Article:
Slipping out a day early, Radiohead’s eighth album The King of Limbs was released last Friday to considerably less hype than In Rainbows three years before. With a flat $9 price for download, Radiohead abandoned the pay-what-you-want model, and the album’s release came only four days after it was officially announced. Across the 5Cs, fans rejoiced, listened, and then… thought about it.
It’s a testament to Radiohead’s success that the release of their eighth album can even be considered a newsworthy event. In explaining this, Vulture’s Nitsuh Abebe argues that “serious listening has somehow become this one act’s brand.” Radiohead has sold out tours in South America and Eastern Europe and has had four albums crack the top three of the Billboard charts. All the while, they have consistently produced material that any serious scholar of contemporary music—classical or popular—must take note of. MacArthur Grant “Genius” Alex Ross, for example, features Radiohead in his Pulitzer Prize-finalist book, The Rest Is Noise: Listening to the Twentieth Century.
Pomona English professor and Radiohead aficionado Kevin Dettmar agreed.
“Radiohead has become a reference point for music,” he said. “A ‘touchstone’ of demonstrated quality.”
Does The King of Limbs hold up?
“It’s too early to say definitively how I really feel about it, or how it stacks up, “ said Rose Haley PO ‘11, undoubtedly the number one 5C student Radiohead fan. Haley has seen the band seven times in five countries (the U.S., Mexico, England, Czech Republic, and Poland) and met lead singer Thom Yorke’s whole family.
“So far I haven’t seen fans so divided on an album [since] Kid A came out, and some hated all the stupid bleepy bloopy noises, and it was horrible because there were no guitars,” she said.
Nathan Obaid PO ’11 likes what he’s heard so far.
“It’s really growing on me,” he said. “It’s rich with lots of nuance… it’s funky, and you can almost dance to it.”
Similarly, Kelly Park PO ’12 said, “It didn’t move into my heart as immediately as In Rainbows did, but I’m liking it more and more as I listen.”
However, not all listeners have positive feedback.
“I’m a little let down,” Dettmar said, while maintaining he needed further listening before making a real judgment.
Although the production consistently favors percussion and bass across the album, fans have had difficulty describing what holds the album together and makes it more than a collection of distinct songs.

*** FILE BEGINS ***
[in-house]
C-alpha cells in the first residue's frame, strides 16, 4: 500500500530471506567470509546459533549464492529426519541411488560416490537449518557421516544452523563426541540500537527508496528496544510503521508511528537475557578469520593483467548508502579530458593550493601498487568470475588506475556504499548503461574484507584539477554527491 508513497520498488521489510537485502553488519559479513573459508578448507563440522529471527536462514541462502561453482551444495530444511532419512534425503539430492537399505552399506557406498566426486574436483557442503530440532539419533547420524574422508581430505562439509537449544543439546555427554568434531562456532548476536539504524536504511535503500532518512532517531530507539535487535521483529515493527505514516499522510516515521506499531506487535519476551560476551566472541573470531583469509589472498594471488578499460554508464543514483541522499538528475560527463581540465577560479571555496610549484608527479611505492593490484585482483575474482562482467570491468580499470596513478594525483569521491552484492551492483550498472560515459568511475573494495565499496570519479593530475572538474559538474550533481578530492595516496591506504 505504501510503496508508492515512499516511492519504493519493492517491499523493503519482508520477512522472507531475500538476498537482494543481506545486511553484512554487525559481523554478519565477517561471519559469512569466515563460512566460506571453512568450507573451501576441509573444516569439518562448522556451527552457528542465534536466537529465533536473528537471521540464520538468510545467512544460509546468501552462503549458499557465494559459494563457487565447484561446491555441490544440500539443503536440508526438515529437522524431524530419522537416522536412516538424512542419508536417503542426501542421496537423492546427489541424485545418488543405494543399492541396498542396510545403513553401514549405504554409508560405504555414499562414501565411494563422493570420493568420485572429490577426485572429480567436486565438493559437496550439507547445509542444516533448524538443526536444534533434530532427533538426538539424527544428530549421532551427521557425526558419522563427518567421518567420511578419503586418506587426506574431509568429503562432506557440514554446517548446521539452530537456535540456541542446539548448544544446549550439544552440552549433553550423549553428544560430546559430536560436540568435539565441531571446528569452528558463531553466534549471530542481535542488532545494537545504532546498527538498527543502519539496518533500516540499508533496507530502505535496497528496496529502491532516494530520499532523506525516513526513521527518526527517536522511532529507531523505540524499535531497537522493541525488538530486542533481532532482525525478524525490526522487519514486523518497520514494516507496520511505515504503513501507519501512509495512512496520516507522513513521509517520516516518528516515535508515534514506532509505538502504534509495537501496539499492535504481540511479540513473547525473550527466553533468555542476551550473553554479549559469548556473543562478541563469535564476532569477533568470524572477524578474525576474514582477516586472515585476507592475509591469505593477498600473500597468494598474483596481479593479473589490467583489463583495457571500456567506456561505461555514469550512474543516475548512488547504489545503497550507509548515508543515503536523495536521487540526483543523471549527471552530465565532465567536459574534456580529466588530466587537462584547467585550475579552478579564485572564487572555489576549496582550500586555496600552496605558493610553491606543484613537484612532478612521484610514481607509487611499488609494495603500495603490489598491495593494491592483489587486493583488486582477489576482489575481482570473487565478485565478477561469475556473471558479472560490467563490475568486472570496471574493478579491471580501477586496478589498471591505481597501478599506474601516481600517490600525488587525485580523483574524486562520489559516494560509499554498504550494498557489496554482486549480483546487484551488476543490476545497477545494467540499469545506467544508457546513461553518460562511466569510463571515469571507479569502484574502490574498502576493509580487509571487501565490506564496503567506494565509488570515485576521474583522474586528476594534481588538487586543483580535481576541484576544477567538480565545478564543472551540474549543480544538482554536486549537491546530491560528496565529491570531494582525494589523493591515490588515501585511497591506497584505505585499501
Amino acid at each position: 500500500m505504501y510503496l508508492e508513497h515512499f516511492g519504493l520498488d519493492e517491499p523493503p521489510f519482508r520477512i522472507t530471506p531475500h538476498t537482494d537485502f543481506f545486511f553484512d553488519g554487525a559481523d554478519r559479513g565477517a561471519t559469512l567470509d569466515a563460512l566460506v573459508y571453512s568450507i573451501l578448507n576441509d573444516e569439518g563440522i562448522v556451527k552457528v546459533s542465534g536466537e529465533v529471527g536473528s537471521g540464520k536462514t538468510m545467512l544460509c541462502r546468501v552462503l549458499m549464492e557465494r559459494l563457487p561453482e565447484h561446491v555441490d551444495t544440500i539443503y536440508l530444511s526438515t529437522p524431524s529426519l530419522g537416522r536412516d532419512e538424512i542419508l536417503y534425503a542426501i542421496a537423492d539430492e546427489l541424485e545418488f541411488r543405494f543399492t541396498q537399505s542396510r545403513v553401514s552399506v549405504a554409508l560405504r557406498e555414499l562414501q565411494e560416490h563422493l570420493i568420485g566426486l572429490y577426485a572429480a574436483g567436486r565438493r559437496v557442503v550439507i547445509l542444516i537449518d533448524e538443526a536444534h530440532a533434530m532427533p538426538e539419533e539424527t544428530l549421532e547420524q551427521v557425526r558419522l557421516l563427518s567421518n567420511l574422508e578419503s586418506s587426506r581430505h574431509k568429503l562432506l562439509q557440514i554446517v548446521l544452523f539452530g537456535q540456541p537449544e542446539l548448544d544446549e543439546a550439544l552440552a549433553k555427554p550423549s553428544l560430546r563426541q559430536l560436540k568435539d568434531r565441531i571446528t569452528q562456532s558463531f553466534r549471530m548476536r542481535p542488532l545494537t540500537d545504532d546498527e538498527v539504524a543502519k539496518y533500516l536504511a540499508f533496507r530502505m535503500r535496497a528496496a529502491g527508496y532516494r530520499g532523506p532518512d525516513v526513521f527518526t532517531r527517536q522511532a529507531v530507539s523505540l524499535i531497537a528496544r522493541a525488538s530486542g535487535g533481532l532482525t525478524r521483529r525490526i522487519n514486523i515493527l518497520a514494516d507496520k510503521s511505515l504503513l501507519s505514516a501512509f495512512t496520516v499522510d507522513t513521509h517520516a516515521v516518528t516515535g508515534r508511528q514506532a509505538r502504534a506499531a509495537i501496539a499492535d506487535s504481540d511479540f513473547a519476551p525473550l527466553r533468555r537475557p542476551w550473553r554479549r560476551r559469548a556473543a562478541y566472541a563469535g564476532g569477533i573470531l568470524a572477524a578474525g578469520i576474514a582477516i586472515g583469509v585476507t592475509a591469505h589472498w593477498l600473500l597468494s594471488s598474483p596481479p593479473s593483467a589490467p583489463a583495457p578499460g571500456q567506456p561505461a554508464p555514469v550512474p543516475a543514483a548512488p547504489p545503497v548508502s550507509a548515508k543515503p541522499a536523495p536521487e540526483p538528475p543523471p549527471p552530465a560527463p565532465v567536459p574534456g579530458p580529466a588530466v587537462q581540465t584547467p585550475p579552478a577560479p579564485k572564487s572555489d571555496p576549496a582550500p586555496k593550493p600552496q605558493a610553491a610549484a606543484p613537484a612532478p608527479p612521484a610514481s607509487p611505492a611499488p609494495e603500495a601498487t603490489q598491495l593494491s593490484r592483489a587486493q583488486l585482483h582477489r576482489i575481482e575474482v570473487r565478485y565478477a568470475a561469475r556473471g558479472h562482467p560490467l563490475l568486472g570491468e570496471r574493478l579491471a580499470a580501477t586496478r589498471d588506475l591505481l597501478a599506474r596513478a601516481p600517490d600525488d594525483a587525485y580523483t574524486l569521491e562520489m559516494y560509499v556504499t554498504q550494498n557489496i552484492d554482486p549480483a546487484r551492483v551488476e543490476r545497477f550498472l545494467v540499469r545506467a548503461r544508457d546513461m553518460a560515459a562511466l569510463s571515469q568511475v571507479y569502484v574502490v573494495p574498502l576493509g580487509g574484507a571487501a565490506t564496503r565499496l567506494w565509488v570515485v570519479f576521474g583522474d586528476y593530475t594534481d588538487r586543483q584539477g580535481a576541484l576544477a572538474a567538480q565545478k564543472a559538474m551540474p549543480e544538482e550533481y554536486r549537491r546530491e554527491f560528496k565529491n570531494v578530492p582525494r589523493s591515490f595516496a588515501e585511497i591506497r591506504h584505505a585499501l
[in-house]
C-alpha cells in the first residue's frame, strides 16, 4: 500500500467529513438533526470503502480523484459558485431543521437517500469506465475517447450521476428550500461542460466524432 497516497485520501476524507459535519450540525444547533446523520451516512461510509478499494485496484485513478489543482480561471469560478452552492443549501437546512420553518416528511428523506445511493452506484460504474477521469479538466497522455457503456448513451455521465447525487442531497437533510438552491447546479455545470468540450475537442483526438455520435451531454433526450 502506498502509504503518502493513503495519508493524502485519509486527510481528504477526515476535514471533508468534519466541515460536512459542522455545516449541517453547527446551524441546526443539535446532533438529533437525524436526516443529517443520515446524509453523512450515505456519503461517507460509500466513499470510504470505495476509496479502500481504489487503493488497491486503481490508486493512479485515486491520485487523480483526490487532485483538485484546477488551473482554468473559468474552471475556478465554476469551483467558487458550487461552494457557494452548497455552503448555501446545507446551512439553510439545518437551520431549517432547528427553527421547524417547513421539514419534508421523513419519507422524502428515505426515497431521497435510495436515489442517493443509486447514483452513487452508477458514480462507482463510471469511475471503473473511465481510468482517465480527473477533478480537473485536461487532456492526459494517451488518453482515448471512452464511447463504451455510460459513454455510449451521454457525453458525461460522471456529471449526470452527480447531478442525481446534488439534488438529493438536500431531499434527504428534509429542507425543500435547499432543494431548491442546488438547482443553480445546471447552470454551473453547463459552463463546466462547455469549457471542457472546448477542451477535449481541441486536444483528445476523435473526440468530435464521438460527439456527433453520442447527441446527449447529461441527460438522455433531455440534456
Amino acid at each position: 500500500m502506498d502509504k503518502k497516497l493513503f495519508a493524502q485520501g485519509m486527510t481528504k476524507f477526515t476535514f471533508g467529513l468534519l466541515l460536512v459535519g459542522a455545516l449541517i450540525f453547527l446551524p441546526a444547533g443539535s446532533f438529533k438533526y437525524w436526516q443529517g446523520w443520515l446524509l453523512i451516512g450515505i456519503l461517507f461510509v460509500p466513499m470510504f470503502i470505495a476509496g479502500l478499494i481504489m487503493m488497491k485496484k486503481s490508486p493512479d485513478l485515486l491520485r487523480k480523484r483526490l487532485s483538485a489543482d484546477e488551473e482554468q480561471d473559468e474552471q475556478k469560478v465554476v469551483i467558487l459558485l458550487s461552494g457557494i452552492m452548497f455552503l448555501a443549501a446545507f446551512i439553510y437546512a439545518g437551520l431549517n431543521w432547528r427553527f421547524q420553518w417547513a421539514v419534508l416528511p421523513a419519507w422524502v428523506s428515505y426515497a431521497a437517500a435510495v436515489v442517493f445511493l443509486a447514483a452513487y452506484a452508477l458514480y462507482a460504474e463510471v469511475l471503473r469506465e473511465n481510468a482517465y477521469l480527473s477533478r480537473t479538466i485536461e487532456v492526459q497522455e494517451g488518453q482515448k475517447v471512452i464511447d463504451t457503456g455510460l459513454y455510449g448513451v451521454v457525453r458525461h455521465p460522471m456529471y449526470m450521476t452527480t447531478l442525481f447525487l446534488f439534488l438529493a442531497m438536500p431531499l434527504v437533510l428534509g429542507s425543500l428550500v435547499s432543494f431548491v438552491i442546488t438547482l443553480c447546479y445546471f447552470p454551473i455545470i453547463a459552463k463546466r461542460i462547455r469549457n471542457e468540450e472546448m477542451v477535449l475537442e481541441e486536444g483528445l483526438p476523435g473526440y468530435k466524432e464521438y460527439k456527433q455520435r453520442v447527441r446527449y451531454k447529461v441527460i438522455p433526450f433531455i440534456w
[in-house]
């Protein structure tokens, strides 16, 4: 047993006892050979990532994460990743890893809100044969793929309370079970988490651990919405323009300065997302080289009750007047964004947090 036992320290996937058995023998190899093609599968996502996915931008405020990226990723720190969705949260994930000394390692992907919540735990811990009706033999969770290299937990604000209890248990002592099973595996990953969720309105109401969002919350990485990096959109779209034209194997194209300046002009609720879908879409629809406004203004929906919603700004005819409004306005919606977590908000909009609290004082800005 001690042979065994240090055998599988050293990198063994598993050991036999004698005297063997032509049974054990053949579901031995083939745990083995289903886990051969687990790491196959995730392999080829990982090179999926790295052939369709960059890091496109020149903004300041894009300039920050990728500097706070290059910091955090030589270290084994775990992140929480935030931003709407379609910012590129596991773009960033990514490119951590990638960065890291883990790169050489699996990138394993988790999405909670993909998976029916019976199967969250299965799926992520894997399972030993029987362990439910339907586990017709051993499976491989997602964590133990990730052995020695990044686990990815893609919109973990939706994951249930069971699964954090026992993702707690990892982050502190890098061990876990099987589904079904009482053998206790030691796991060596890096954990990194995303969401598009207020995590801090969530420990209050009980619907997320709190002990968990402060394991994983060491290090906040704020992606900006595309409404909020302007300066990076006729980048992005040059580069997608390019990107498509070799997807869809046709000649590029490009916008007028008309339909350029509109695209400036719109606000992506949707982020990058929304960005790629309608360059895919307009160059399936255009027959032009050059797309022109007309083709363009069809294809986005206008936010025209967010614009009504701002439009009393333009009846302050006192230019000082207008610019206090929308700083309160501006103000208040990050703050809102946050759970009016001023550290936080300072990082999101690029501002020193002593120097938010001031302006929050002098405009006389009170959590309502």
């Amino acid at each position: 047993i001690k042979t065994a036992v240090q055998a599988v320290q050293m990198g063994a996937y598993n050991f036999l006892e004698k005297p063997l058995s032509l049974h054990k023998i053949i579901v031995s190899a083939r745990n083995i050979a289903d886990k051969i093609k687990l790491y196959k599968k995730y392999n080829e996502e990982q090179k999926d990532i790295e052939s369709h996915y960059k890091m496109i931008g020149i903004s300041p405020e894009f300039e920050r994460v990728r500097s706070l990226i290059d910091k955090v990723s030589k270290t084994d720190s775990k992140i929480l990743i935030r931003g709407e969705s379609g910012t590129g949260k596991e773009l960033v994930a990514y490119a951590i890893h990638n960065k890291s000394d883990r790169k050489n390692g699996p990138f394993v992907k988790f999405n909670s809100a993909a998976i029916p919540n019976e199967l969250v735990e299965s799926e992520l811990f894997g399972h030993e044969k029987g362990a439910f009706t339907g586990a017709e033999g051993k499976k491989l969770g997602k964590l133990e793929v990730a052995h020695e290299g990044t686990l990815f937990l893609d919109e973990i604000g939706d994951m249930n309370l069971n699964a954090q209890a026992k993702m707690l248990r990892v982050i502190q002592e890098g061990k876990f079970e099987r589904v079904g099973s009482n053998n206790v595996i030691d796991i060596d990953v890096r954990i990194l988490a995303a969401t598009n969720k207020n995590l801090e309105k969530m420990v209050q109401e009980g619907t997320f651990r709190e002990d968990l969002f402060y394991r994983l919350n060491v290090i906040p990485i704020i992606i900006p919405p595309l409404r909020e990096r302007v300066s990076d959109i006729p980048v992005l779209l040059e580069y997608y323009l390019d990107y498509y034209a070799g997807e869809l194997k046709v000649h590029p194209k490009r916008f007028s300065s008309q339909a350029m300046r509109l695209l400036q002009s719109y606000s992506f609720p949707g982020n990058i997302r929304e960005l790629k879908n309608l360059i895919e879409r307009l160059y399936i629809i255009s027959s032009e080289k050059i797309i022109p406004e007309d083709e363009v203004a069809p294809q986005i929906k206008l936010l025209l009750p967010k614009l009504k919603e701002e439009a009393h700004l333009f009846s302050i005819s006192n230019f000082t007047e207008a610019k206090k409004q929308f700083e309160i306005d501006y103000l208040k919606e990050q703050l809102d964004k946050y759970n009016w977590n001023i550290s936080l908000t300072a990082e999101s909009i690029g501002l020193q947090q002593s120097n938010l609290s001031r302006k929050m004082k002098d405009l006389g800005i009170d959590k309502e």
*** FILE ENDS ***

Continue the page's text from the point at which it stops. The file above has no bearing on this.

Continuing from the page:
“The King of Limbs seems less thematic than previous albums,” Dettmar said. “I wonder where the passion of [Thom Yorke’s] voice is coming from.”
“This is probably Radiohead’s most tuneless album ever, which is not necessarily a bad thing,” Haley said. “It’s very much a soundscape rather than a collection of songs.”
Park saw it functioning similarly.
“[The album] seems less interested in narrating a recognizable story and more interested in shaping and evoking the emotions behind one,” she said.
Weighed with Thom Yorke’s comments to The Believer in July 2009, these remarks make sense. When asked about Radiohead’s thoughts on EPs, Yorke responded, “None of us want to go into that creative hoo-ha of a long-play record again. Not straight off.”
The dividing line between EP and LP has always been unclear, but at 37 minutes, The King of Limbs qualifies solidly as a LP by length without ever sounding like one. Two tracks and five minutes shorter than any other Radiohead album, fans also noted its brevity.
“[With past albums], Radiohead reminded us that music can have huge ambitions,” Dettmar said.
Ambitious is not a word that comes to mind to describe The King of Limbs. Haley called it “weirdly restrained and understated,” whereas Park noted that it “doesn’t seem as full-bodied an album as previous ones.”
However, the album has been very well received by The Guardian, The Wall Street Journal, and BBC. Some reviewers love the off-kilter opener “Bloom,” others the bouncy closer “Separator” or the underwater pianos of “Codex.” Nearly every track on the album was mentioned by at least one student as a favorite.
It may simply be too early to evaluate The King of Limbs. Its success will ultimately depend on whether it too becomes a reference point for other musicians and for Radiohead’s future work. Is it an isolated foray or a preview of what is to come? Once again, the band has rocked the boat, this time playing with the definition of what constitutes an album itself.
“I think pissing off half of your fans is an exciting place for this band to be,” Haley said.
Perhaps Patrick Halliday PO ‘12 summed it up best.
“That is part of what makes them great: you can’t expect to pin them down,” he said.